Algarve anti-toll group CUVI is organising another protest on the EN125 road on Thursday, December 8 to call for the end of the motorway tolls on the A22 (also known as Via do Infante).
The ‘slow march’ will see protesters driving their cars at a low speed between Largo da República in Luz de Tavira and Tavira’s town hall.
The protest – which will begin at 3pm and is open to everyone – was called to mark the 11th anniversary of the tolls, which were introduced on December 8, 2011.
“These have been 11 years of complete regression for the Algarve, in which mobility in the region has regressed over 20 years and in which economic, social and territorial inequalities have worsened,” the anti-toll group says.
According to CUVI, “the economic and social losses have been very high and many lives have been lost, as the tolls on Via do Infante have forced traffic onto the EN125, which has yet to be completely renovated between Olhão and Vila Real de Santo António and has led to an increase of road traffic accidents in the region.”
The group defends that the abolition of the tolls should have been included in the 2023 State Budget and places the blame on the ruling Socialist Party (PS) and the Social-Democrat Party (PSD), which have voted in Parliament against proposals by other parties to end the tolls once and for all.
Portugal’s Prime Minister António Costa is also targeted for his promise in 2015 to end the tolls once he was elected.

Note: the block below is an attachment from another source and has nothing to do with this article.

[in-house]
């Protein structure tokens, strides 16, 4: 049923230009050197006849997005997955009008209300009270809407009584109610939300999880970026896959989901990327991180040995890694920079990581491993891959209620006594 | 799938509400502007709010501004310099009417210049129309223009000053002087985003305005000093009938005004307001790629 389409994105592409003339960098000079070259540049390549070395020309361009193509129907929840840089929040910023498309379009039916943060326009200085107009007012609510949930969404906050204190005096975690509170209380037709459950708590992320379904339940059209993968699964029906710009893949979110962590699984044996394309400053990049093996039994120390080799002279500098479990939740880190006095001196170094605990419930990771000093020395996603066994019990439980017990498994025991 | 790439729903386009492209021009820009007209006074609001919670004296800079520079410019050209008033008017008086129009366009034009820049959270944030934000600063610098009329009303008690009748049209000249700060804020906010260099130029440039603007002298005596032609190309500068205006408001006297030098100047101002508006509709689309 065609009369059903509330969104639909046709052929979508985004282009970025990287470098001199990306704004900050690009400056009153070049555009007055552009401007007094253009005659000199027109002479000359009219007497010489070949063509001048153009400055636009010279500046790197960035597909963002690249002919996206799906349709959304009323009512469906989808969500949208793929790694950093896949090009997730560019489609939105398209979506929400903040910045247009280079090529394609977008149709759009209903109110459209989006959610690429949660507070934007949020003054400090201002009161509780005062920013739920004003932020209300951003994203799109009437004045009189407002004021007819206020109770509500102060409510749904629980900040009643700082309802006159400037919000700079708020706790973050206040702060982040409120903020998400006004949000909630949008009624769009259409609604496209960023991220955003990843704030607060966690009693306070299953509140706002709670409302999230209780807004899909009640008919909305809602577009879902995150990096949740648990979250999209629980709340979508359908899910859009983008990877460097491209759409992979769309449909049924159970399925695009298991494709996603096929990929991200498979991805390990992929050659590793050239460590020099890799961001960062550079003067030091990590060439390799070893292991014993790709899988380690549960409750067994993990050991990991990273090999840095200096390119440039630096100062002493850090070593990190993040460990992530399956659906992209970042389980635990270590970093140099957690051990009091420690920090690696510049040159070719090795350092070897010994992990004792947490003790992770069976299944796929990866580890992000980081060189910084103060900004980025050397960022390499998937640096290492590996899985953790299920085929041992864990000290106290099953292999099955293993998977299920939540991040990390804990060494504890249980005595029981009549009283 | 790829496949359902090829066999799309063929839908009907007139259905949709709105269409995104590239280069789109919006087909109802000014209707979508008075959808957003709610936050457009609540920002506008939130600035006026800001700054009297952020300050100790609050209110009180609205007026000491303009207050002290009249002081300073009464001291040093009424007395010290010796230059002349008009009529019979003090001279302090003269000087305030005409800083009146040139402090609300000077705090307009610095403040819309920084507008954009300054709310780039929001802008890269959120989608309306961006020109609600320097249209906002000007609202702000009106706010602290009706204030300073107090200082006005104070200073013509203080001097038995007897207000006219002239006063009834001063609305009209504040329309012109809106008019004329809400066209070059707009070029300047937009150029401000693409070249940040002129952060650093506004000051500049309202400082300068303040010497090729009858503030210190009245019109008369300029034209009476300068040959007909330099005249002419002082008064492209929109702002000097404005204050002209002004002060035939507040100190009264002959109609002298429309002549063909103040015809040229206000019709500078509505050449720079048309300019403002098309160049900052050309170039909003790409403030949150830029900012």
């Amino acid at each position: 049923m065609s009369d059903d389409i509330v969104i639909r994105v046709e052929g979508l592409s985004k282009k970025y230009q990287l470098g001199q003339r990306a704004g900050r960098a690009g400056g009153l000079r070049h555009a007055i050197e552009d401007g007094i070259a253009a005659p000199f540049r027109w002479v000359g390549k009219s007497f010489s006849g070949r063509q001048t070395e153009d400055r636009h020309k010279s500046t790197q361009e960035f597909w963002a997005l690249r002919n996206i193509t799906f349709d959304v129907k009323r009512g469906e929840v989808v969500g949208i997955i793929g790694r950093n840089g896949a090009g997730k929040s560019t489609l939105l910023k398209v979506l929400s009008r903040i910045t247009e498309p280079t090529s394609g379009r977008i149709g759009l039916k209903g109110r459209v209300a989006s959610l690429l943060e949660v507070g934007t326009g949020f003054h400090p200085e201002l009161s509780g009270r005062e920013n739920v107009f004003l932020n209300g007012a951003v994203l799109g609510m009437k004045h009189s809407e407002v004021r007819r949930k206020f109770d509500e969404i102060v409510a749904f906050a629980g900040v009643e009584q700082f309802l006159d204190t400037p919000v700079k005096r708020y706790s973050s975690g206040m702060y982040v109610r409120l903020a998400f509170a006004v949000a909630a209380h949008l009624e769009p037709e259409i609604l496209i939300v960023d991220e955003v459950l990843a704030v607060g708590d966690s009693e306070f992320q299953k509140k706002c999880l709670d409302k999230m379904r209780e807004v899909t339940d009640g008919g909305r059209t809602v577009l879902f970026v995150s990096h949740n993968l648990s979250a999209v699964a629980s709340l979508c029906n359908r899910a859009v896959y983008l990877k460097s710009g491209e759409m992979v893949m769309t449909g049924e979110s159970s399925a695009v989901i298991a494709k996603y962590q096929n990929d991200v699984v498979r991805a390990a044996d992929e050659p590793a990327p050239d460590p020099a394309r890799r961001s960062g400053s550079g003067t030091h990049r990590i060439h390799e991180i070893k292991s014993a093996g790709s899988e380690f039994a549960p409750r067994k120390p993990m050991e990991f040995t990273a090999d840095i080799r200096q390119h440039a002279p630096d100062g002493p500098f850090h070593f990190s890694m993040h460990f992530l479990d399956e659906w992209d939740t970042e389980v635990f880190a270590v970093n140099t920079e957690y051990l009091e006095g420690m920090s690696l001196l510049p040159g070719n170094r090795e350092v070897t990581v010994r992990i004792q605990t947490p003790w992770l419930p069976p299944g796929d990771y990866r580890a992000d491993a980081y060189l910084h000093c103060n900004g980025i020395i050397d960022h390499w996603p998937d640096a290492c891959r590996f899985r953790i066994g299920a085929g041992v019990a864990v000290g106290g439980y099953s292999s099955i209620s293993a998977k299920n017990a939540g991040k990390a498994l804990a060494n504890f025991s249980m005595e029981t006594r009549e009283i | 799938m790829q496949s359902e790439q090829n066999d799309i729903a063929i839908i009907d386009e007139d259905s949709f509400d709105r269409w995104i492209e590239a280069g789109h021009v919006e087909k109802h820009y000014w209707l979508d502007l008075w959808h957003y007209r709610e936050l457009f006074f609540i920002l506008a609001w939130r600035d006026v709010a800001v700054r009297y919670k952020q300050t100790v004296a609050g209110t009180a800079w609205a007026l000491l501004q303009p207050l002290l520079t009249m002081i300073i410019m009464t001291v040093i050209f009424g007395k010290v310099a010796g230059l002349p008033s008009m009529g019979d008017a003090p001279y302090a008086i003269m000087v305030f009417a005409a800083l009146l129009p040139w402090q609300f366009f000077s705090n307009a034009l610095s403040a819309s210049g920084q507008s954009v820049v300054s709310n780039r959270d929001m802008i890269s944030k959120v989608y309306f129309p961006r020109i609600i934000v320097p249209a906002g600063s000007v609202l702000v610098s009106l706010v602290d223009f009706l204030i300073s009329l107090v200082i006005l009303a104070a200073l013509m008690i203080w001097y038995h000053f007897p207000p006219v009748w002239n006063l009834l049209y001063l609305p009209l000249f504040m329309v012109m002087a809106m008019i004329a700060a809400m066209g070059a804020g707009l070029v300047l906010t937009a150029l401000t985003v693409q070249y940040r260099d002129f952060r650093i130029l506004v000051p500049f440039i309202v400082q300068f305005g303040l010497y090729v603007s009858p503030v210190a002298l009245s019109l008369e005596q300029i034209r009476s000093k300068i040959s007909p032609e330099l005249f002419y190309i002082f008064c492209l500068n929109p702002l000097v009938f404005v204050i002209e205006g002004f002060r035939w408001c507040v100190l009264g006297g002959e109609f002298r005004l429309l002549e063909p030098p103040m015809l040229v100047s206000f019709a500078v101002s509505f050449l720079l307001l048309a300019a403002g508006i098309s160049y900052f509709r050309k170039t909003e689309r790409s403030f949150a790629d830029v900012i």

“Until today, that promise remains nothing more than empty and unfulfilled words,” the group says.
CUVI believes that the abolishment of the tolls is more important than ever at a time when the Algarve is still recovering from the pandemic and “living a serious crisis due to seasonality, inflation and rising living costs.”
The possible 10% increase of toll prices – which even the PM has spoken up against, saying that “nothing would justify” such an increase – would only make matters worse, the group defends.
“It will be unaffordable for (motorway) users and the Algarve population if the concession company imposes increases of toll prices,” says CUVI, adding that the region already has thousands of people unemployed or living on the brink of poverty.
It also warns that such a measure could plunge several companies into bankruptcy, making unemployment an even bigger concern in the Algarve.
“On the other hand, the PPP (public-private partnership) is very damaging for the State, which transfers into the pockets of the private concessionaire tens of millions of euros of taxpayers’ money every year, money which is needed to fight the crisis, for public investment and for the improvement of public services,” says the group.
CUVI is promising to carry out further protests until the tolls are abolished on the A22 and until the EN125 is completely renovated between Olhão and Vila Real de Santo António.